For years, residents on Doran and Rutledge avenues in Glendale have asked the Department of Transportation (DOT) for a way to stop drivers making a quick right off of Woodhaven Boulevard and speeding through their residential neighborhood to another nearby thoroughfare.
The quiet streets are only two blocks long between Woodhaven Boulevard and 88th Street. They’re nestled between Atlas Park and the shopping center at Metropolitan Avenue and Woodhaven Boulevard.
This makes the two streets a quick cut-through for anyone trying to avoid backed-up traffic on Woodhaven.
After requests last year from Councilwoman Elizabeth Crowley and Community Board 5, the DOT thinks it’s come up with a solution, but some residents say it’s just pushing the problems onto other nearby streets.
Doran Avenue is a one-way westbound street, letting cars turn off Woodhaven and zoom down it.
In a study completely last year, the DOT said there’s no way to install speed humps on the street because there are too many curb cuts.
They also can’t put a stop sign between the two blocks because there isn’t enough traffic volume on the street to meet the requirements.
The DOT’s solution is to reverse the one-way direction of Doran midway through the street at 89th Street.
Between 89th Street and Woodhaven, Doran would become one-way eastbound. But between 88th Street and 89th Street, Doran will be one-way westbound.
It’s an out-of-the-box solution that will stop cars turning onto Doran from Woodhaven. The problem, one resident says, is that there’s nothing to stop cars from turning off Woodhaven and speeding down Rutledge—the very next street.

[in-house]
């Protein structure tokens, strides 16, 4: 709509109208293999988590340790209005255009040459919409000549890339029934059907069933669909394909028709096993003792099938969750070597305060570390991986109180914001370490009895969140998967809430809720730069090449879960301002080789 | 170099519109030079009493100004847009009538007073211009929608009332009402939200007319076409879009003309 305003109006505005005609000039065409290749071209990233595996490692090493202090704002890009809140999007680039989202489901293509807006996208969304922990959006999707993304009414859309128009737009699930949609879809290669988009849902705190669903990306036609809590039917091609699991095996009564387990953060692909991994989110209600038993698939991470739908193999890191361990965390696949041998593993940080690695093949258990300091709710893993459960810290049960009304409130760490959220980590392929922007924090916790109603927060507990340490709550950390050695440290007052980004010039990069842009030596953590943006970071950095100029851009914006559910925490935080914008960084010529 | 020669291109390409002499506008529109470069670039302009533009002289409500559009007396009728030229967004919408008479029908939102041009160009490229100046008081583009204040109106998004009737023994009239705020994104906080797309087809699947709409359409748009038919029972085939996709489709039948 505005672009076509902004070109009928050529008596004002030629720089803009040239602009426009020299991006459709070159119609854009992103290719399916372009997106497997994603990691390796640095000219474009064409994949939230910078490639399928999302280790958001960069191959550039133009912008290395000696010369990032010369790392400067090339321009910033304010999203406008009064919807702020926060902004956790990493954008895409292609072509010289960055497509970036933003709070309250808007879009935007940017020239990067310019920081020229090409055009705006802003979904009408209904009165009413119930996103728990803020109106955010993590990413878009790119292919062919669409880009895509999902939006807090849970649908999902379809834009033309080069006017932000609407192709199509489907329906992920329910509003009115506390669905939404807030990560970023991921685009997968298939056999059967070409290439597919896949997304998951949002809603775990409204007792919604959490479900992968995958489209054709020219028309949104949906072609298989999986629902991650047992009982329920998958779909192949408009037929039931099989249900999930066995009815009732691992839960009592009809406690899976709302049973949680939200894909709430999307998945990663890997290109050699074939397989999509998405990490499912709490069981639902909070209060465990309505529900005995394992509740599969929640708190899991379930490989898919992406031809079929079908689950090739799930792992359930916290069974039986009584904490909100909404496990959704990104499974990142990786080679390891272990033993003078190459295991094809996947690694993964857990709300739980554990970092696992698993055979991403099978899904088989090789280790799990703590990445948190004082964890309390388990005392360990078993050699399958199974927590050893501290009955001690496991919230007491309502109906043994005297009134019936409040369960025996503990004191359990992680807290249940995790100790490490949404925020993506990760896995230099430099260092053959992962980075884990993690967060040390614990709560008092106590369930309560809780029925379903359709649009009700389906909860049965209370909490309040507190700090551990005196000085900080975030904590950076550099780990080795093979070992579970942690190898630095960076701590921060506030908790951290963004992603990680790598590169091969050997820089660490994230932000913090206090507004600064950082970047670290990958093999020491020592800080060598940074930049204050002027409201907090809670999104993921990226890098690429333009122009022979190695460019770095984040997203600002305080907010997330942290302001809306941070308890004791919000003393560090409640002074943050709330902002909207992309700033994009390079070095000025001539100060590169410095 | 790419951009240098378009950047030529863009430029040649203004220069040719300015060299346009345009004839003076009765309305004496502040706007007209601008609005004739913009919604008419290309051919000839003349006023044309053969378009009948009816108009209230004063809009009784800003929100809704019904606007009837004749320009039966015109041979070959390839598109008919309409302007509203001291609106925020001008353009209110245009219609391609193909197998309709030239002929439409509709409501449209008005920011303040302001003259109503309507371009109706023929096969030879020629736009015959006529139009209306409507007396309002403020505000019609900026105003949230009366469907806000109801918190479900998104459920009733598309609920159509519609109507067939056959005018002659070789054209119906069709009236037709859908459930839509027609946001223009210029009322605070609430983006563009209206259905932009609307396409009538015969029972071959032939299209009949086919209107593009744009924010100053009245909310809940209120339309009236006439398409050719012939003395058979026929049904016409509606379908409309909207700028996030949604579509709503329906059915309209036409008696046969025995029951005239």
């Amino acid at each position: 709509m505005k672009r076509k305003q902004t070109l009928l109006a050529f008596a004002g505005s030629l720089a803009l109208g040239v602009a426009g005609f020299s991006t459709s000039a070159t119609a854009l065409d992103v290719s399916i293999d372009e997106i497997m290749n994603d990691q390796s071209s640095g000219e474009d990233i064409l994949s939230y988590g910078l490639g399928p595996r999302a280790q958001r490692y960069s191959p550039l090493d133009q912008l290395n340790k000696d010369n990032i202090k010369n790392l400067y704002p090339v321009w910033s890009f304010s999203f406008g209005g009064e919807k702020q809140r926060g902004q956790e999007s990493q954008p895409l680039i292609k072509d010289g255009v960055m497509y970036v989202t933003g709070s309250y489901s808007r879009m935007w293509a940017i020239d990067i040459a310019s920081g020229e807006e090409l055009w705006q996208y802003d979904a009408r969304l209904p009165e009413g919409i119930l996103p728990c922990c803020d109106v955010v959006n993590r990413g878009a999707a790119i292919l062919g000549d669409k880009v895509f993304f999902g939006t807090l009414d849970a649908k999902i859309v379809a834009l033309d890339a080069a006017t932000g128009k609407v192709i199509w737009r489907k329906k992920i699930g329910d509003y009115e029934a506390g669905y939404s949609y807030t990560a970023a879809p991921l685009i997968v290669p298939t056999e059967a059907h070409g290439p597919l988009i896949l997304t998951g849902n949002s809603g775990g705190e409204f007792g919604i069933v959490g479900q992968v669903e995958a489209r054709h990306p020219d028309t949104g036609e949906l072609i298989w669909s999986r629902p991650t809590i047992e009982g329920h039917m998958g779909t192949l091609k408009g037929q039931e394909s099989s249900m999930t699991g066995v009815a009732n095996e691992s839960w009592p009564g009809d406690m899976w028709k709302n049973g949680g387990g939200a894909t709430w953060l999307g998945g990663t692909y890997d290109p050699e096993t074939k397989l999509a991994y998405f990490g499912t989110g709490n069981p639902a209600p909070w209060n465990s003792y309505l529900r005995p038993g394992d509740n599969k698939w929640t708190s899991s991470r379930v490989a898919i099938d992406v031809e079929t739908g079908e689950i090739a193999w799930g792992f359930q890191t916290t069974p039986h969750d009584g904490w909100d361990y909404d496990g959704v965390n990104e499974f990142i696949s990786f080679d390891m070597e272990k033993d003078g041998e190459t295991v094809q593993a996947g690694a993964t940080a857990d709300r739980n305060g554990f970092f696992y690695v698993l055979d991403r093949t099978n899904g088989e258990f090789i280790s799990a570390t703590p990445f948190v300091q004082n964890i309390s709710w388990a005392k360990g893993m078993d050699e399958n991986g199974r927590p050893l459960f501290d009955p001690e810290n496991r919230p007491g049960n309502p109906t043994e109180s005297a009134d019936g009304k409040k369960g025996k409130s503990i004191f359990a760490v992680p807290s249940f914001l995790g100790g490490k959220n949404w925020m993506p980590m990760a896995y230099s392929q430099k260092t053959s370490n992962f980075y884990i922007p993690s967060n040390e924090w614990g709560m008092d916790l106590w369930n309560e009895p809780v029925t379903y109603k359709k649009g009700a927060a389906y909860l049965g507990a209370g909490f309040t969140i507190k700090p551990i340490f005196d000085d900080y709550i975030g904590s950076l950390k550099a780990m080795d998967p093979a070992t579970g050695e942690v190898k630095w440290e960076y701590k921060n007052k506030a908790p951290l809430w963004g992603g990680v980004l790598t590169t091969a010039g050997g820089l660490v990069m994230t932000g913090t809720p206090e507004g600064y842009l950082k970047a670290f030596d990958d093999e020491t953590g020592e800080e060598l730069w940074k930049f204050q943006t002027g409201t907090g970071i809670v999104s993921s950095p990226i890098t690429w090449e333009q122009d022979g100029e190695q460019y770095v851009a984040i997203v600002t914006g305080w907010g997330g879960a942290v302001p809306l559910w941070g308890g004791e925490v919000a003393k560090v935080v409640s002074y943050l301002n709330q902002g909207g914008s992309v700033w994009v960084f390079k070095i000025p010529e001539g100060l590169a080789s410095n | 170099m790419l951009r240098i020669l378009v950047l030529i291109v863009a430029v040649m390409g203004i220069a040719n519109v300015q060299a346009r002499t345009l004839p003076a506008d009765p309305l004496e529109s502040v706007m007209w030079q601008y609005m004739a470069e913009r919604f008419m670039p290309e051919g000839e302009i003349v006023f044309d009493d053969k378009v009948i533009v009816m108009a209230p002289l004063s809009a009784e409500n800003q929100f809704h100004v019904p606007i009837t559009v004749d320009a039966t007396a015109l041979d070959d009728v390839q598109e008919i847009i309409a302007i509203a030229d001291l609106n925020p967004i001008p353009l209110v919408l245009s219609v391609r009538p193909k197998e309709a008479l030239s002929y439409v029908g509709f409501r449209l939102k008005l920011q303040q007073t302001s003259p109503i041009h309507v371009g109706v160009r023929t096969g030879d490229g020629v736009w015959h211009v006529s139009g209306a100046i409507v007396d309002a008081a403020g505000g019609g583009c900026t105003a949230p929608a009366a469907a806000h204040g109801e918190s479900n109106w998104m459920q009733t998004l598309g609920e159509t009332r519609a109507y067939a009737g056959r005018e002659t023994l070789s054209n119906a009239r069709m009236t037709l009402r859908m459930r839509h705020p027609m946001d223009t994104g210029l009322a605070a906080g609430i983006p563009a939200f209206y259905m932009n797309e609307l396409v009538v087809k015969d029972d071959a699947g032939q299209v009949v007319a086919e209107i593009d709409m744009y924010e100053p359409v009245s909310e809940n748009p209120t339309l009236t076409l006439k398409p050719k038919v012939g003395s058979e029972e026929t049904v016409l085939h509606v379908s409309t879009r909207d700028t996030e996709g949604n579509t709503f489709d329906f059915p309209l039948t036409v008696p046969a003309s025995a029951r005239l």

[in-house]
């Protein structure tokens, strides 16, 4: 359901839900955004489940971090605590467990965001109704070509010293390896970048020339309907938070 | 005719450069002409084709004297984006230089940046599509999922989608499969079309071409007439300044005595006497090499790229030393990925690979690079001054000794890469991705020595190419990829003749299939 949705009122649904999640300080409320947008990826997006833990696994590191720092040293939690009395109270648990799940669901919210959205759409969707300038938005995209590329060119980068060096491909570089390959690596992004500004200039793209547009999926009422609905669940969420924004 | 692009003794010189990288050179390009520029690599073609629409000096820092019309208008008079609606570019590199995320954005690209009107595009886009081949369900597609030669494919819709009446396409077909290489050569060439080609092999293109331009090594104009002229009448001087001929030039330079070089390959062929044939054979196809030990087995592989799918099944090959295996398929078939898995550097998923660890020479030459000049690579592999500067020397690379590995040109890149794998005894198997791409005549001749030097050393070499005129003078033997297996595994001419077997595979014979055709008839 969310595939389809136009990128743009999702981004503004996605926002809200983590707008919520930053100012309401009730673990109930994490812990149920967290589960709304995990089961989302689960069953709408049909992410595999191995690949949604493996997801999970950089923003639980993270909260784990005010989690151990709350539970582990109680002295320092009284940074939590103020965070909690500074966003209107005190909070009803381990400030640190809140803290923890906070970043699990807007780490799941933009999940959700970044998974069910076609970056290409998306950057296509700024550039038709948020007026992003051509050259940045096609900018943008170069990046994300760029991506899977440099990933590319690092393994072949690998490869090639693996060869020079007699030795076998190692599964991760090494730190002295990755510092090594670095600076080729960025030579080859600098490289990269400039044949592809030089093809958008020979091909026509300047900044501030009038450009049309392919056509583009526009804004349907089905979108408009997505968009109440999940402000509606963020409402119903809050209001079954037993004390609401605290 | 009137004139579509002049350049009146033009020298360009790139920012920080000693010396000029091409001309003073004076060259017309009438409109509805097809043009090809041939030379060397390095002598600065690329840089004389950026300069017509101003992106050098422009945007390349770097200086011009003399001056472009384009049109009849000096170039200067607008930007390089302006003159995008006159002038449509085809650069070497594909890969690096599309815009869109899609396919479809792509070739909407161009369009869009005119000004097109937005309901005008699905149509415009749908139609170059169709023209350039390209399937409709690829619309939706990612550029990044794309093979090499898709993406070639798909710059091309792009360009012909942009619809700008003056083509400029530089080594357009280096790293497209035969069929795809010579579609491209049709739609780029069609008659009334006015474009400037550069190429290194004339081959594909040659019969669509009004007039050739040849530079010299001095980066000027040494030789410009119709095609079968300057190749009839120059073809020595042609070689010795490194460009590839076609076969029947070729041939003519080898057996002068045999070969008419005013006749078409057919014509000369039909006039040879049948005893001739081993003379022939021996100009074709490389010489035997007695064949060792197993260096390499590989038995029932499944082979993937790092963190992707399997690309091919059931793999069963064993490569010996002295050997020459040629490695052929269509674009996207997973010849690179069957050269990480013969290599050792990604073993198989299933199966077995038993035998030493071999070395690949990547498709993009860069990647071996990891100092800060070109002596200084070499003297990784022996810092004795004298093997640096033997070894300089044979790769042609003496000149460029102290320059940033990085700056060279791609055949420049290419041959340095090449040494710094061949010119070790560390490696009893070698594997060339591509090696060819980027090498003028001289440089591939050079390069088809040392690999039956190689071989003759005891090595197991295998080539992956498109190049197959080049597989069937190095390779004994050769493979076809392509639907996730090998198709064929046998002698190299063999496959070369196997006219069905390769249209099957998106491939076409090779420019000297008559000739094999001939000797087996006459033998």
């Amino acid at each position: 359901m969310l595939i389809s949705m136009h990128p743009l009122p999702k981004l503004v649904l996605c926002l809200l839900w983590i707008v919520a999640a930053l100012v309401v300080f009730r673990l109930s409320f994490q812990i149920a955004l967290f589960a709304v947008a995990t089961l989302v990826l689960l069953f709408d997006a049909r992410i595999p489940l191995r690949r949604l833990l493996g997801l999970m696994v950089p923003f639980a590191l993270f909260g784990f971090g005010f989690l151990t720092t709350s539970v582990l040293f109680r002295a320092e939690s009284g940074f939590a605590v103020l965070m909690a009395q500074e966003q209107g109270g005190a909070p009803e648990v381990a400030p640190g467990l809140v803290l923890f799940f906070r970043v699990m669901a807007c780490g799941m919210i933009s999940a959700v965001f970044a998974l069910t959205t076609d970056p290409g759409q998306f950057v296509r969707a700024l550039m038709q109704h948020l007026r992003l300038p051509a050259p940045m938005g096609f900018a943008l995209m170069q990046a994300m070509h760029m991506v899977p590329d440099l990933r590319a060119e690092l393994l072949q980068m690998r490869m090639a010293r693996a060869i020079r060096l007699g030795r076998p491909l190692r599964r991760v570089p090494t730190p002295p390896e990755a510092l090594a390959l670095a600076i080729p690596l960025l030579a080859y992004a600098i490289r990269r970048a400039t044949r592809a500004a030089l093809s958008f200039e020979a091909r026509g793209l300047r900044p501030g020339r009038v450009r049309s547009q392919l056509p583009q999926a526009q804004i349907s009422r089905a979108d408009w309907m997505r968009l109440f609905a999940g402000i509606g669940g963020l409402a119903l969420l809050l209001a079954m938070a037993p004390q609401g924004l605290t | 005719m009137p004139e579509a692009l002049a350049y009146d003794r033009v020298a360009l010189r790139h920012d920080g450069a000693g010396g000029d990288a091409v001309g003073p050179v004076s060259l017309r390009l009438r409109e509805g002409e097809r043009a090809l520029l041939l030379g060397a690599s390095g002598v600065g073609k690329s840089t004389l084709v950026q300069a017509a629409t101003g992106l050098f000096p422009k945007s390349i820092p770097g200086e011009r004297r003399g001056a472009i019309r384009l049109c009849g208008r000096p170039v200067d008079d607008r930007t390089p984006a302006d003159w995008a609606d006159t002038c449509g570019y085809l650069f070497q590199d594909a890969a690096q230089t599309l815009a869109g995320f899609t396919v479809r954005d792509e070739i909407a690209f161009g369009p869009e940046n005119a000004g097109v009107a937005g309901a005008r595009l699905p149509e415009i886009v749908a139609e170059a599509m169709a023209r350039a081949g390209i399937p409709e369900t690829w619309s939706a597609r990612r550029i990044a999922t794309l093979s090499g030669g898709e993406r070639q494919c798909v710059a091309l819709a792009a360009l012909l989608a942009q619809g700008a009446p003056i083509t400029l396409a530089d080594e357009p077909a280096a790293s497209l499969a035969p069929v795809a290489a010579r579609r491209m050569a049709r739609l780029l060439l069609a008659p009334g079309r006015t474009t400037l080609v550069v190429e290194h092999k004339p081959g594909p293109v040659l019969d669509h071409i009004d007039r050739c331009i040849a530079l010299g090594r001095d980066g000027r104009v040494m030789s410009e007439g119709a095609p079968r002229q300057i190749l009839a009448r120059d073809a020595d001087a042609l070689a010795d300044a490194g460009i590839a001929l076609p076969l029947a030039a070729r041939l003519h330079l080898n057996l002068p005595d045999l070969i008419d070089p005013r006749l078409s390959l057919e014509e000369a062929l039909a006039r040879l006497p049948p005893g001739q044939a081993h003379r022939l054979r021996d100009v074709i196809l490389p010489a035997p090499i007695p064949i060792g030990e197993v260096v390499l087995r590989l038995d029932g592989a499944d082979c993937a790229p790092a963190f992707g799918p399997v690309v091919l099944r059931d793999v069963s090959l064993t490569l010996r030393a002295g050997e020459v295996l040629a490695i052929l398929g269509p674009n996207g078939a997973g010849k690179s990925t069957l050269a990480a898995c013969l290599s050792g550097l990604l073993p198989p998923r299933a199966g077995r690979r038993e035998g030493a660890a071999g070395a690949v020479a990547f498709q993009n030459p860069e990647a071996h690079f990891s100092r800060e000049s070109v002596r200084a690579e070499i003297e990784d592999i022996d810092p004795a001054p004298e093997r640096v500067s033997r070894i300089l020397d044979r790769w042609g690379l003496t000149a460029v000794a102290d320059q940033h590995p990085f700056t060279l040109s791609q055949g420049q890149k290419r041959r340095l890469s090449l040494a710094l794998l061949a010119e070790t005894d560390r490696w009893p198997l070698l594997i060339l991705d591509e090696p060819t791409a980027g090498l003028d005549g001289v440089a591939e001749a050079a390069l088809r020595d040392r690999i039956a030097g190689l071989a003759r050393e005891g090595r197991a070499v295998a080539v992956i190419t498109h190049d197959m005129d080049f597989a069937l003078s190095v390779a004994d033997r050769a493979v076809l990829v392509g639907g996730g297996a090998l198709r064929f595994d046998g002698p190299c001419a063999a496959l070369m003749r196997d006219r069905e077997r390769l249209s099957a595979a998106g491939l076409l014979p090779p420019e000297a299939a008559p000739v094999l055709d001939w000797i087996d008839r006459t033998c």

“All the streets in the area all have problems with traffic cutting through and going too fast,” said Toby Bloch, who lives on Rutledge Avenue.
He thinks that when drivers learn they can’t cut off of Woodhaven Boulevard onto Doran, they’ll just start doing it on the next block—his block.
“It seems unfair to address problems on one block by just shifting it to their neighbors,” he said.
He’s circulated a petition against the proposed change and said he has 50 to 60 signatures so far.
He argues that the DOT needs to take the affected area of five short streets as a whole.
“They’ve come up with a solution that only benefits one block,” he said. “It’s really a little unbelievable.”
The DOT maintains, however, that this is the first step in a longer-term plan.
If the proposal goes through, studies can be done on Rutledge, 74th and 75th avenues—the next three streets along Woodhaven where impatient drivers can cut through.
More options, including speed humps, could be viable there.
“These streets do not possess the curb cut/driveway limitations of Doran Avenue,” the DOT’s report states.
The plan will go before Community Board 5, which will make a recommendation to the department before there is a final decision.
By Jeremiah Dobruck